Categorized | A Conversation With

A Conversation With

Posted on 19 September 2012

By Annette Hinkle

 Sr. Ann Marino, a member of the Religious of the Sacred Heart of Mary, who celebrates 30 years as director of Cormaria Retreat House in Sag Harbor this Sunday at 2 p.m. State Assemblyman Fred W. Thiele, Jr. will present a proclamation to Sister Ann in honor of her 30 years at 2:30 p.m.

 

Does it feel like 30 years?

No. absolutely not. I remember the day I walked in here. The first person I met was [funeral director] Mr. Yardley. A nun had died just as I was coming down here.

 

What were you doing prior to your arrival in Sag Harbor?

I was teaching 2nd grade in a Marymount international school in Rome. I was just there for a year. I loved it. I thought I would stay. Then I got a call to come back. I had just finished my degree in spirituality prior to that. I arrived here August 1, 1982, not knowing I’d stay. I’d been teaching all my live and been a principal. I thought I would help out with some retreats, but I never thought I would take over.

 

What was Cormaria’s mission in those days and how has it changed?

The mission was just hosting weekend retreats. It was lot of parish groups and one was the Young Mothers From Franklin Square, they came when the retreat house opened in 1949. We have one that still comes. She’s 93. It was a way for Catholic women to bond. The women of Bonwit Teller, the telephone company, the LIRR, would come down for weekend retreats.

Before I came there was a sprinkling of Matt Talbot group – a Catholic version of AA, based on 12 steps. I built on that group because they were a large group, now half of our retreats are Matt Talbot. We have women’s retreats open to everyone on different themes. Taking the time to be still in February — it’s a contemplative retreat of 24 hours of silence and listening to the snow. We also have Holy Week retreats. In summer we have long retreats, though some lay women join – eight days of silence. Usually those are ladies religious and priests in hermitage. In the early ‘80s we were one of the first retreat houses to open our doors to those with AIDS.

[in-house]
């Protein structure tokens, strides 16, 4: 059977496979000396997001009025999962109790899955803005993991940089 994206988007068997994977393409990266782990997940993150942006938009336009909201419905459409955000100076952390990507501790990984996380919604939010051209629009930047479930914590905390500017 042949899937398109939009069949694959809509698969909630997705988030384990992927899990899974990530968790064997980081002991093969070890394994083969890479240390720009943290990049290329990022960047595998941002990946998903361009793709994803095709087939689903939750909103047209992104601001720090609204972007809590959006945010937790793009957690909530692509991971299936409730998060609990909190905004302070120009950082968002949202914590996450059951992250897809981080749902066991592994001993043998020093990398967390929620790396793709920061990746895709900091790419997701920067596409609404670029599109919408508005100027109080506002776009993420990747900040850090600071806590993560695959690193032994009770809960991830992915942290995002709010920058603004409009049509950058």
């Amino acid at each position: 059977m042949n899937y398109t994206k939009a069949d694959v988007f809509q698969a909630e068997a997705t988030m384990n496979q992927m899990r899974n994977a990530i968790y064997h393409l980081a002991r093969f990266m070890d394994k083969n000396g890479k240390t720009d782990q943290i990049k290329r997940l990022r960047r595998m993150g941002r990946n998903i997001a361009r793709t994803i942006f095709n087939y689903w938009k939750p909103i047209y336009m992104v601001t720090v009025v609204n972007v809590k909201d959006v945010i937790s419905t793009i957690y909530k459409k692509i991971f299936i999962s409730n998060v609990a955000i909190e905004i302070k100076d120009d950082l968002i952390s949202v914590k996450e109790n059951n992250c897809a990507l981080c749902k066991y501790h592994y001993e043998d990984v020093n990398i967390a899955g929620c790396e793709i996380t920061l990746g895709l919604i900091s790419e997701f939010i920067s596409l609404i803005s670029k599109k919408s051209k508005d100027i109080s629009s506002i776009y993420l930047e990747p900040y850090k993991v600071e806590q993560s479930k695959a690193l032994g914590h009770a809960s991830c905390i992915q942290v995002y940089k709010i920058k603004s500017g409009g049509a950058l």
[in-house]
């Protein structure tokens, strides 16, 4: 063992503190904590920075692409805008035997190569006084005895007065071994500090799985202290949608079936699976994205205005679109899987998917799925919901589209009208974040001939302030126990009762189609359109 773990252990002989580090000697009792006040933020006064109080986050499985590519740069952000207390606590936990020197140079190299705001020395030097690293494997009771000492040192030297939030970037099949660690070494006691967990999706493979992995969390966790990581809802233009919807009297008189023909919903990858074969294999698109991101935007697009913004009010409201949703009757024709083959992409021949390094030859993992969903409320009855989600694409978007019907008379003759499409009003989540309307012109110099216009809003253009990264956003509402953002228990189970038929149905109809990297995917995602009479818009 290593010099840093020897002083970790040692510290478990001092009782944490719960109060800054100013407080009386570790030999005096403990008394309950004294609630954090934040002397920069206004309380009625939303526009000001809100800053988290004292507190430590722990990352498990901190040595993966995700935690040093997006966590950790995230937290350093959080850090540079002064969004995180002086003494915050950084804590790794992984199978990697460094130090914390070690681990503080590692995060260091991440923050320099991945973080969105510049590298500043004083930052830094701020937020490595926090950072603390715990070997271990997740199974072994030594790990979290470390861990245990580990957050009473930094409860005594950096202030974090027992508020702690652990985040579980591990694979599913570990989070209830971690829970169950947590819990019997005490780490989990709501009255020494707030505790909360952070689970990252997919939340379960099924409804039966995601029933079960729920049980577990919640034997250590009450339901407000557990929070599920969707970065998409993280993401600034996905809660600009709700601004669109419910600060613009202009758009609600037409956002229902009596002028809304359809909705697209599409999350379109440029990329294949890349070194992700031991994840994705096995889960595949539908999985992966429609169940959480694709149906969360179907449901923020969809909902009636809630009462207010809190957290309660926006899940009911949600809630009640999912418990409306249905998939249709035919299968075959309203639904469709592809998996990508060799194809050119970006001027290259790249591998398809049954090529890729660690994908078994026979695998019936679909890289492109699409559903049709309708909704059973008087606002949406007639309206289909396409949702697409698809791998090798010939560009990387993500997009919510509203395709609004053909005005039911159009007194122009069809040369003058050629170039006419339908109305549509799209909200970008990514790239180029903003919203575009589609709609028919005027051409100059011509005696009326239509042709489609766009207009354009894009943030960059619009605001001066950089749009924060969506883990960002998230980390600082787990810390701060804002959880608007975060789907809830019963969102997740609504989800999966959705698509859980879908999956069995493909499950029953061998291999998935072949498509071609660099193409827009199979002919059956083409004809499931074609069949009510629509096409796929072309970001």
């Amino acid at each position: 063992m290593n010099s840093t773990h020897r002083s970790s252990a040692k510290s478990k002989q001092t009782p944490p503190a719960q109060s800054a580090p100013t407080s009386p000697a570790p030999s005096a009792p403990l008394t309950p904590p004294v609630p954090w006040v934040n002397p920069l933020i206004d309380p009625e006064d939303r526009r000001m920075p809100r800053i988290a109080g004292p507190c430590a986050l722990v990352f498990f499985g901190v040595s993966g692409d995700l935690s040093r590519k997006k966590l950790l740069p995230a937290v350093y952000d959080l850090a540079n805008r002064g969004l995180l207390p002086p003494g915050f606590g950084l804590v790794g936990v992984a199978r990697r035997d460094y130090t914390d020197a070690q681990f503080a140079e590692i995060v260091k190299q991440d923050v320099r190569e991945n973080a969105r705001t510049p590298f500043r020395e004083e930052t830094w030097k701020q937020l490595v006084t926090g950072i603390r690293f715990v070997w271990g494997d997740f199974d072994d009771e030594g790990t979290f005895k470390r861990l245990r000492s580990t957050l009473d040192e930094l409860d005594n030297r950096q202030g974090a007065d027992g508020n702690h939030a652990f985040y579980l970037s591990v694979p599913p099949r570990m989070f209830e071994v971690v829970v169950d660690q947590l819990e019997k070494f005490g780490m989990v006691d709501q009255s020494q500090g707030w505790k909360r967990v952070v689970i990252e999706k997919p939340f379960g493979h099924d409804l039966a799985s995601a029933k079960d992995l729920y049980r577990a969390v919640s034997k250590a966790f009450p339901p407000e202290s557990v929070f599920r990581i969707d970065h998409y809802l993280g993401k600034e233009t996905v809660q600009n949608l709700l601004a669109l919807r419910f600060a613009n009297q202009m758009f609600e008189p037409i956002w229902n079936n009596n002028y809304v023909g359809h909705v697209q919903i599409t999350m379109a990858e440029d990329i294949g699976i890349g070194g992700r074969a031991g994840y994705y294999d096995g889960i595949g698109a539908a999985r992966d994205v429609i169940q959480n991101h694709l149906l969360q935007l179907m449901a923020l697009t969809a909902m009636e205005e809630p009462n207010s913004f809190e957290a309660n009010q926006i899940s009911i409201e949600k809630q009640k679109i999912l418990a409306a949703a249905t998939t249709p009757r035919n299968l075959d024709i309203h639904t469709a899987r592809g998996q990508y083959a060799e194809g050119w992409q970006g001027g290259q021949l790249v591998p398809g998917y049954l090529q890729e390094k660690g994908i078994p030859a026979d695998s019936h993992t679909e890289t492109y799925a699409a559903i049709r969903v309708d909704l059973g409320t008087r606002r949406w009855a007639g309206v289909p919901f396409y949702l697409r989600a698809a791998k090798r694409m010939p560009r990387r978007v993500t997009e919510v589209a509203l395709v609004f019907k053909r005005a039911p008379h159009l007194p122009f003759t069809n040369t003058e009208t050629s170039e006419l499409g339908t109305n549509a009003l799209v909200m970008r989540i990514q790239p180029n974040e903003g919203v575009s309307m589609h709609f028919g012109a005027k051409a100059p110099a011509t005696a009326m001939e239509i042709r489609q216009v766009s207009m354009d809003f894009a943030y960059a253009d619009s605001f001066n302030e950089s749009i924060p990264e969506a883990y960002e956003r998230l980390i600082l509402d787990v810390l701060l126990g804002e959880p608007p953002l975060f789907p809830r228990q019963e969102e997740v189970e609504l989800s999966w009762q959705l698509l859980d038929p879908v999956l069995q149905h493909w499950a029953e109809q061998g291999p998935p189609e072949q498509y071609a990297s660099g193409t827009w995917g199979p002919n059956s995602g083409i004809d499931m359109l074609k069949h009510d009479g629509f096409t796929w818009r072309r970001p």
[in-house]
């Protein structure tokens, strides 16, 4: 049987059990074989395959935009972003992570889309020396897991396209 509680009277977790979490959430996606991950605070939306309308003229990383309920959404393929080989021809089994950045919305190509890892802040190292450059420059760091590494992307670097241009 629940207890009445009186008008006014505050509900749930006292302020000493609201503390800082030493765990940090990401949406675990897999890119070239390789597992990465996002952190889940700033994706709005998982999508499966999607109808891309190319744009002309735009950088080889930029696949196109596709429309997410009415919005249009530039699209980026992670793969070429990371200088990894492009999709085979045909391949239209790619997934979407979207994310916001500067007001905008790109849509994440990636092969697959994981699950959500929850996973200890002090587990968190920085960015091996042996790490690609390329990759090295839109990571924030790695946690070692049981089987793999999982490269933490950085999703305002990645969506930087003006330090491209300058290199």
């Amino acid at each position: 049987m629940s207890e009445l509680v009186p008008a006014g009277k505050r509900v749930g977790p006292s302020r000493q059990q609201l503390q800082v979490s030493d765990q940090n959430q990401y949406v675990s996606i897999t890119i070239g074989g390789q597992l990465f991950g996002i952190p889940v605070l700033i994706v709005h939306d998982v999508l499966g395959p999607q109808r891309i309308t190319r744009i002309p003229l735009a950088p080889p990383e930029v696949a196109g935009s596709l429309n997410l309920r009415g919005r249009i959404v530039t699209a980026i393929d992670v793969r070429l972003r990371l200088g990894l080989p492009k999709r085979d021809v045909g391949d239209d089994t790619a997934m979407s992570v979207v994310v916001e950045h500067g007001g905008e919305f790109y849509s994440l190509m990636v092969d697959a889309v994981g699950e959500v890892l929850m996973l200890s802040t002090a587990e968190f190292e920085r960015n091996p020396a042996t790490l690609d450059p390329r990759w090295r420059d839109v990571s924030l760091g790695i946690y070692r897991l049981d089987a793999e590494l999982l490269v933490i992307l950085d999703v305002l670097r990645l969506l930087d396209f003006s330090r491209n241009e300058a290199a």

Today it’s basically open to anyone and everyone who wants to be still. It’s Ecumenical now.

 

What did you think of Sag Harbor when you first arrived?

I came to Sag harbor in ‘82. I thought I would die. I had lived and taught my whole life in cities. New York, Richmond, Virginia, Barranquilla, Colombia, Barcelona Spain, Rome. I didn’t know anyone here. I used to walk the streets just to talk to someone. The people in Sag Harbor were wonderful. Joe Schiavoni told me what I should be paying for work on the house. Even [Sag Harbor Express publisher] Vicky Gardener. She was a character, she either liked you or didn’t like you. The townspeople really took me in. I’ve grown to love it.

 

So I guess this has been a pretty sweet assignment.

There are days I question it. But the great thing is my superiors have allowed me to be and to dream. A lot of retreat houses are closing because of dwindling resources, both financial and human. We live in a fragile world. I think the biggest sin of our time is business. Everybody is working — not that it’s wrong, but nobody takes the time for their children. You go to the beach and people are on cell phones, on the Jitney people are on phones though they’re not supposed to be. We don’t take time to stop and be still. We need to be children again, to play and laugh. We need to tap into the God within each one of us and realize that the breath of the spirit is within us.

Whenever there’s a crisis people stop to pray – but how often do I stop to say “wow thank you God for that sunset?” I love the winter out here when you can look at the sky at night and it’s black and see the stars, the snow, the trees. The farms gathering in the fall colors. I think people have to do that to renew the sprit

 

How has Cormaria changed you in the last 30 years?

It’s made me stop for my own sake to listen to my God within me. If I’m preaching or talking about praying, stopping and listening, I have to do that for myself. It’s made me more aware of the lives of others and the suffering people are going through and I’ve become more compassionate. It’s taught me not to judge people.

 

Cormaria is creating the Sister Ann Marino Endowment Fund. Tell me what that’s about.

We’re trying to continue Cormaria so there’s always money set aside for nitty gritty things, but also to keep our prices down. A retreat is a luxury. It’s $180 a weekend. It doesn’t sound like a lot, but for a parent of three, it’s a lot.

It’s for the upkeep of the house. If we start now, we can let it grow. I always say whatever I get is more than I had.

 

The celebration for Sister Ann Marino’s 30th anniversary as director of Cormaria Retreat House will take place at Cormaria, 77 Bay Street, Sag Harbor this Sunday, September 23 from 2 to 4 p.m. Admission is free.

 

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